Hervey Bay Council has given approval for a new craft brewery for the regional Queensland town.
Martin Potter, who also operates National Home Brew has been given the green light for Cauldron Brewing which will see the site converted into a brewpub with a full commercial kitchen, along with a retail showroom for Potter’s National Home Brew business.
The project will see $800,000 invested in the venture.
Potter told Brews News that he wanted to launch the brewery in Hervey Bay to cater for a strong base of craft beer fans who are under-serviced when it comes to independent beer offerings.
“The population here is booming, being driven by an improving local economy with affordable housing and there’s a great lifestyle on offer,” he said.
“Tourism features strongly in the local economy and so we’ll be aiming to cater to a wide audience and provide a point of difference from other establishments.”
Prior to the development application being lodged in October 2017, he spent years trying to find the ideal home for his brewery.
“It took us about two years to locate a suitable building to allow for sufficient expansion of warehousing and retail showroom for National Home Brew and to give us an ideal position for the Cauldron Brewing project.
“Many of the properties we checked had insufficient three-phase power, insufficient water supply or lacked space for effluent management and access to sewers.
“We were able to secure a long lease with multiple long renewal options, which gives some comfort for what we anticipated to be a fairly solid investment.”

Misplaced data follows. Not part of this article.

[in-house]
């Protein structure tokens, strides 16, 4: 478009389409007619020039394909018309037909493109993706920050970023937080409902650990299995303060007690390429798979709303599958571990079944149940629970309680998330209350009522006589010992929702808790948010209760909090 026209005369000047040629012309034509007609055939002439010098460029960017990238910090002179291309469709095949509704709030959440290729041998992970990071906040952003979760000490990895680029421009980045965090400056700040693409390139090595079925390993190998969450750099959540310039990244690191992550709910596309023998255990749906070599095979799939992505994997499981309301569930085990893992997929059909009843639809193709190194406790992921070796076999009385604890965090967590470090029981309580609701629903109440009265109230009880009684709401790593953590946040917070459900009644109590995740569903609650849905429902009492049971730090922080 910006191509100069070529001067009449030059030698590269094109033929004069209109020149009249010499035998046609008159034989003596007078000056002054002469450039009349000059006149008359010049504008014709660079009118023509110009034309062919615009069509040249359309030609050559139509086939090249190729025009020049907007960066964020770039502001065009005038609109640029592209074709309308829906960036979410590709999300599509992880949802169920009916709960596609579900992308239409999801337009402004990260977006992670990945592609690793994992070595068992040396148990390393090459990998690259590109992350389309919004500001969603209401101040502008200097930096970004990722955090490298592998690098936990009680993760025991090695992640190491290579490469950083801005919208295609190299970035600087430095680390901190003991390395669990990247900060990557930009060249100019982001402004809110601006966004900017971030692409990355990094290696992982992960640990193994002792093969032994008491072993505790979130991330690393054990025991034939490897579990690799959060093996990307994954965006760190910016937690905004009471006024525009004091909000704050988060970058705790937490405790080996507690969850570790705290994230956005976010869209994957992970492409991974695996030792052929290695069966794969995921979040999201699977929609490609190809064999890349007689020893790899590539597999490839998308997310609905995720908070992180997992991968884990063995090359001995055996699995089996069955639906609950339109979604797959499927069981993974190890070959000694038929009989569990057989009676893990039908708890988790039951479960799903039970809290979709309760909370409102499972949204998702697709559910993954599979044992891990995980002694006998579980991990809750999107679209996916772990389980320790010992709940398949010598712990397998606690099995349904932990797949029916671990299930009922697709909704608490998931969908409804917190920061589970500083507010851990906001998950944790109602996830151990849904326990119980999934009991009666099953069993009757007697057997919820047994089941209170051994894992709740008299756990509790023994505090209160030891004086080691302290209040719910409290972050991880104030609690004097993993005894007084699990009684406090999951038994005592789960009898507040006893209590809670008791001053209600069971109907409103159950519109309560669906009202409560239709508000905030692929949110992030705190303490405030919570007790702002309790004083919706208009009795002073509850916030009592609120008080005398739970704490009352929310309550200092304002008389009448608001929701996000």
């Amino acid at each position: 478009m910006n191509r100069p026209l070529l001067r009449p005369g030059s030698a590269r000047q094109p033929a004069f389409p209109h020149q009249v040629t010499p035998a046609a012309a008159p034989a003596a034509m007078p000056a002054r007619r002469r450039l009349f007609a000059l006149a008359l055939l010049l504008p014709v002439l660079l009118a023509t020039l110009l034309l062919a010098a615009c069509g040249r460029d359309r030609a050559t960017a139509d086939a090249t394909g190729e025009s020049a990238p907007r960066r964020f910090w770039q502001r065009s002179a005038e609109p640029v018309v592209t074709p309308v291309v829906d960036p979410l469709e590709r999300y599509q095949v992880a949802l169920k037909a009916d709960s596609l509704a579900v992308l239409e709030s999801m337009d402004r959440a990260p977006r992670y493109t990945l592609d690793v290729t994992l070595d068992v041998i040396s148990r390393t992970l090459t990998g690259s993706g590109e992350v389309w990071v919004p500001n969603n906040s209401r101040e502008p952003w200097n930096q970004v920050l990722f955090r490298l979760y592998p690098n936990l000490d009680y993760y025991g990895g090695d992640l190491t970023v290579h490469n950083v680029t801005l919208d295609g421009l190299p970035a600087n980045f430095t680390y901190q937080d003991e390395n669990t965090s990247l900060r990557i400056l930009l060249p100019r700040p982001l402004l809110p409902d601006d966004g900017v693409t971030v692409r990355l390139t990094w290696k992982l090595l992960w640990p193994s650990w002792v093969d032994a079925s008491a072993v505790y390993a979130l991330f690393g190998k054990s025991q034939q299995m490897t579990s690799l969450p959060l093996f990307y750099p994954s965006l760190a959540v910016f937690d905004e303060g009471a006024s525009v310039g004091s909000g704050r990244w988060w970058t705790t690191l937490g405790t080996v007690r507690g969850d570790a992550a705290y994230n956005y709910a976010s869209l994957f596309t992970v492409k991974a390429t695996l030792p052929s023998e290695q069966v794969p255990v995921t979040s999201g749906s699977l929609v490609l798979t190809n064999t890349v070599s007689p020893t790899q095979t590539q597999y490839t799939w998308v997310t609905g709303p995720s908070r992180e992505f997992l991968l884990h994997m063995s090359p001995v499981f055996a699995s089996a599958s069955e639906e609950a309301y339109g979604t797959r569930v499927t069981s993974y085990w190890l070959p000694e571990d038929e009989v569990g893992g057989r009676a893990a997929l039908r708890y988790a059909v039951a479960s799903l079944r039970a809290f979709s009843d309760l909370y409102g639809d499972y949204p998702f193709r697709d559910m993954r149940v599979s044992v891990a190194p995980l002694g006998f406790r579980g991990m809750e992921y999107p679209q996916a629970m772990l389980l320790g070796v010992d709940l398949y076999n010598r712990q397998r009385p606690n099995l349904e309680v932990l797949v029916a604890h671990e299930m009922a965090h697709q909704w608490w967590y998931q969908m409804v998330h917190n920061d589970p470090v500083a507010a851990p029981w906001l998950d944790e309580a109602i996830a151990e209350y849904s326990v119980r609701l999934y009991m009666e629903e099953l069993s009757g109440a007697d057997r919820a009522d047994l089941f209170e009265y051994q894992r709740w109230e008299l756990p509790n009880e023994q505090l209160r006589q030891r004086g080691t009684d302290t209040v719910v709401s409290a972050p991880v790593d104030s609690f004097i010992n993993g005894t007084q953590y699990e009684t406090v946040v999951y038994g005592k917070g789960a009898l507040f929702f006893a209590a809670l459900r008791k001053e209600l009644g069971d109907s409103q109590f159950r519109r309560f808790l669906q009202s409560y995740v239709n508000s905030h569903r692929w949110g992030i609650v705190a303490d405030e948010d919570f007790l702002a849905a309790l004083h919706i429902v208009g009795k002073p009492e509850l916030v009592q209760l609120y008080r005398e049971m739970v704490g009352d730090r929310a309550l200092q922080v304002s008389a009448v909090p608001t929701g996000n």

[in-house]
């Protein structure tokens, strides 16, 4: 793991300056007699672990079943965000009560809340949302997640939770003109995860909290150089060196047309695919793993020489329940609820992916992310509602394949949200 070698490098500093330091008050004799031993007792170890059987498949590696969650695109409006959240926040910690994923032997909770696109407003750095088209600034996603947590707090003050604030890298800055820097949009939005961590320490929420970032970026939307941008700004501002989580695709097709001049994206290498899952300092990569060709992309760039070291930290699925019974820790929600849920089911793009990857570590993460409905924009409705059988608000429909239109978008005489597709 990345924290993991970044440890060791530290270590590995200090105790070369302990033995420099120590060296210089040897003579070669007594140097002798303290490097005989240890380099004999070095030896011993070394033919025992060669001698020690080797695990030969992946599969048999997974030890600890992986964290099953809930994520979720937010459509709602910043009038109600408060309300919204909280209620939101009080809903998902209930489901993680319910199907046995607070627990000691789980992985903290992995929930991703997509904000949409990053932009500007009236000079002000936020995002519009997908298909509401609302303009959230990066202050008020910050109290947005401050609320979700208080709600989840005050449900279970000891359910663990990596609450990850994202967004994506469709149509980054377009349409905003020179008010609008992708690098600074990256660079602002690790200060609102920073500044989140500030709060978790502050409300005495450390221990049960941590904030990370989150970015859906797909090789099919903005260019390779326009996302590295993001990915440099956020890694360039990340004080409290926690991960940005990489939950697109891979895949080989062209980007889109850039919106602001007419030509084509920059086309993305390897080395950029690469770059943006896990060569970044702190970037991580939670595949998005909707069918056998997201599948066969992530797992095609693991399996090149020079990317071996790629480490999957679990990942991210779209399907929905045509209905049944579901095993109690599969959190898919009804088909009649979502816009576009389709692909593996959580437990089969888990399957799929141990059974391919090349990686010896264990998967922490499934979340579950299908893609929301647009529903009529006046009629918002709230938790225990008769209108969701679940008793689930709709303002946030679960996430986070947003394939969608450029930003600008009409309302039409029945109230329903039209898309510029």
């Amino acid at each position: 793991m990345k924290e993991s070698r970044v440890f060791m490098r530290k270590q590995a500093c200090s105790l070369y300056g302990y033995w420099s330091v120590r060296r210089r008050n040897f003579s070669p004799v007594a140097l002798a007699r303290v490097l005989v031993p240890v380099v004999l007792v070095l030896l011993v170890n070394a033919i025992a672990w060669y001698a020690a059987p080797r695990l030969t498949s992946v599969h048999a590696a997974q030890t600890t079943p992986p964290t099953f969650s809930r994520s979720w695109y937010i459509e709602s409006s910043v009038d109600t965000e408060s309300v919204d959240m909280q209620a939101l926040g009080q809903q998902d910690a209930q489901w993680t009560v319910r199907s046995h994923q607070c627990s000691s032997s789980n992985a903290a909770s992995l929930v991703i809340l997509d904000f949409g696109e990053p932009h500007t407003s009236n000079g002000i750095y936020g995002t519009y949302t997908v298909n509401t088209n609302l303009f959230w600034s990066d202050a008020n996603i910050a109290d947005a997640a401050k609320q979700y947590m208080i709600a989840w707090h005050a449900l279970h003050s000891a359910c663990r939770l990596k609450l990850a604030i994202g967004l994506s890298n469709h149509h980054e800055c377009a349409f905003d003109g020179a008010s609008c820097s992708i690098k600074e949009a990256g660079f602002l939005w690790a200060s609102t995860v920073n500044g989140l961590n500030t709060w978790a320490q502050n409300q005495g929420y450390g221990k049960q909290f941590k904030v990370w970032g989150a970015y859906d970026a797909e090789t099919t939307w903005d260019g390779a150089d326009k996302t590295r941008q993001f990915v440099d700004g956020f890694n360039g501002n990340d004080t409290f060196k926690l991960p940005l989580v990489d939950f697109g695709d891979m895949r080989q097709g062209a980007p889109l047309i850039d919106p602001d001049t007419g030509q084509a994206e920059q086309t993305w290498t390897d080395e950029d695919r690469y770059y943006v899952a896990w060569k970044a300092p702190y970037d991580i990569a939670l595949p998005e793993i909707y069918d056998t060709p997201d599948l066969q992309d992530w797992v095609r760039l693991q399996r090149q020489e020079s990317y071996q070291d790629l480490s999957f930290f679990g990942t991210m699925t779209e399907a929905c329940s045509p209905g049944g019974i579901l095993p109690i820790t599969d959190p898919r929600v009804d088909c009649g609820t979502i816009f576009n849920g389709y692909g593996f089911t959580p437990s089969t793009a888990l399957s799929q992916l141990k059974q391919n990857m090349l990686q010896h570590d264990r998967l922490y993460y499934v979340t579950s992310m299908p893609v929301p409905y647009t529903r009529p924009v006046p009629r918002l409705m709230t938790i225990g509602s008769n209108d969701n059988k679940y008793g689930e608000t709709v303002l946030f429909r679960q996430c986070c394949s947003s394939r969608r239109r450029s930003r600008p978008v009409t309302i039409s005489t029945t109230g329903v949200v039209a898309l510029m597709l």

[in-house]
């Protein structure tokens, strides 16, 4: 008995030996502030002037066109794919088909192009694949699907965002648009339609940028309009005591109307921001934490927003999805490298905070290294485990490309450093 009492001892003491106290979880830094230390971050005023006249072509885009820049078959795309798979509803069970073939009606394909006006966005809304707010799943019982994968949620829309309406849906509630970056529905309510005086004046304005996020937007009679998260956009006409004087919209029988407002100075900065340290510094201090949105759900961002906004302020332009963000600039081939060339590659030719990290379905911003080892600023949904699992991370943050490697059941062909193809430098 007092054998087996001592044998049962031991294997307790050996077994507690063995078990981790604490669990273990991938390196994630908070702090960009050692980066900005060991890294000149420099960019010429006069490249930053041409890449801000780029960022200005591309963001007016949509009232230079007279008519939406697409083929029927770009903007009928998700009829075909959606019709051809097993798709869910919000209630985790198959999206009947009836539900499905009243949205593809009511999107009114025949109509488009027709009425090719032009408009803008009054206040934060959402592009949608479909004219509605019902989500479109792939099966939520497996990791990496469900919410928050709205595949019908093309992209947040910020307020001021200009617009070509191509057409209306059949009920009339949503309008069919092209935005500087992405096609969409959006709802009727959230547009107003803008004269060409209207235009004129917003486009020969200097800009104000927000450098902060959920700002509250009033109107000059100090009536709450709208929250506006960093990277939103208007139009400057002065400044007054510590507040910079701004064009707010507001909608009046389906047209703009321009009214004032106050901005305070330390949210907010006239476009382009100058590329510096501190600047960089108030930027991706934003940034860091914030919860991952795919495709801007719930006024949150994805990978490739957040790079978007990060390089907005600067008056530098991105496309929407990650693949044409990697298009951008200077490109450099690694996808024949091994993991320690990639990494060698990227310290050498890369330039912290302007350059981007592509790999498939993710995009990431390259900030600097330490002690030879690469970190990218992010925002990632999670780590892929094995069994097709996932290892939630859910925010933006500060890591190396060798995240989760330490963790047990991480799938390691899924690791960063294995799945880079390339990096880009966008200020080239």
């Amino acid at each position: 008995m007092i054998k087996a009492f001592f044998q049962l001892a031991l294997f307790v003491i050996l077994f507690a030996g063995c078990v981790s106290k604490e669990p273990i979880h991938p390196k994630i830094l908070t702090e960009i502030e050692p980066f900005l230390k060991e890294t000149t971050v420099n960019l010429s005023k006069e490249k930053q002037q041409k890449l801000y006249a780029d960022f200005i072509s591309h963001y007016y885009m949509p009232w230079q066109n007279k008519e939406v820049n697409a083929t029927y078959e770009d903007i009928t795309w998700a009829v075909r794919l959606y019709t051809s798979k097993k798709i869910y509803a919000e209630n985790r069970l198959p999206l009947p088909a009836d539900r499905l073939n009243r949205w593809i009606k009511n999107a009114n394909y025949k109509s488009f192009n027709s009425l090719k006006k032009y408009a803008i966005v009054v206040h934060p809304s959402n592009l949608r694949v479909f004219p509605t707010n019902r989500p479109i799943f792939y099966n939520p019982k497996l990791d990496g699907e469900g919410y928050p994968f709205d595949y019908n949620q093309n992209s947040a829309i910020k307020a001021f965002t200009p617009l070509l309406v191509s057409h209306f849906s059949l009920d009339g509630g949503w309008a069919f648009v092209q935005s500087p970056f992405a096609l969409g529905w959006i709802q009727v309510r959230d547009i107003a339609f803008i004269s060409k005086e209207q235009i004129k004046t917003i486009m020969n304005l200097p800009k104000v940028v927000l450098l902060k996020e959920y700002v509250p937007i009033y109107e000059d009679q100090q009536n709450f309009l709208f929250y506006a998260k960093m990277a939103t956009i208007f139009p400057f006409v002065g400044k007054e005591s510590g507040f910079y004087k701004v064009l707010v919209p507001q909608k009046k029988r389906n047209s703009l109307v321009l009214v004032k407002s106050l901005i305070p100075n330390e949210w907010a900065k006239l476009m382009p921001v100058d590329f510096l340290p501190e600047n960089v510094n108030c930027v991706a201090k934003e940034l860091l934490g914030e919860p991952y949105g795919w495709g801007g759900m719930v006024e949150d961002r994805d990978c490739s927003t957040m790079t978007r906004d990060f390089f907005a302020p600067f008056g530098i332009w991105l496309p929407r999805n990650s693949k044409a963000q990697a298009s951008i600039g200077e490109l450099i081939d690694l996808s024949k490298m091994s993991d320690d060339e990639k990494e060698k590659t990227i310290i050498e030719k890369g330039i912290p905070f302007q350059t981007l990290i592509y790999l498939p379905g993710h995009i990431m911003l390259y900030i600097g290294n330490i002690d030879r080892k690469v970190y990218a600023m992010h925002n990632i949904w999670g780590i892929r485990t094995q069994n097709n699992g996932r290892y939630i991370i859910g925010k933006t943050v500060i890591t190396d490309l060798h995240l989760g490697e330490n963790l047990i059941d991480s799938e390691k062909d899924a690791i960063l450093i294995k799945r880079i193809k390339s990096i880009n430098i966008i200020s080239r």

Potter explained that communication issues were one of the main hurdles he experienced while trying to get things up and running.
“If someone else could learn from the many mistakes we’ve made along the way so far it’s don’t settle for poor communication or lack of it. Time flies and time is expensive.”
“We had originally planned on using one supplier for the brewery equipment, though in the end we had some struggles with communication and regretfully had to move on and shop around internationally. We’d made several inquiries about potential suppliers and we’re still waiting for some of those to be answered two and a half years later,” he said.
Despite his positive experiences in dealing with the local council Potter was also initially told that there wouldn’t be any town planning issues, which turned out not to be the case.
“There’s a lot of hidden traps in town planning, depending on where the property is and where various roadways sit along with surrounding zones and business operations,” he said.
“The first few enquiries to locate a town planner were to some ambitious individuals that must have thought we were trying to replicate a CUB brewery in the middle of town. To say some of the quotes were incredible would be an understatement.”
From the trials of trying to get advice from the Office of Liquor and Gaming Regulation to navigating a Community Impact Statement and attempting to set up interviews with the Queensland Police Service, he explained that communicating with government departments to get a phone call back or a reply to an email was an ongoing battle.
“If you want a brewery in Queensland, get a consultant and do it early, don’t do what I did,” he advised.
Funding the brewery
Potter recommended finding an accountant who understands the craft beer industry and your local demographic when it comes to dealing with finances.
“There are companies out there that understand craft and have figures and have developed insight, interest and a deeper understanding of the industry,” he said.
“When you’re forking out $35,000 plus a year on rent and outgoings, delays get expensive. Go with your gut feelings and find the right people for the job to get it done properly the first time and do it right.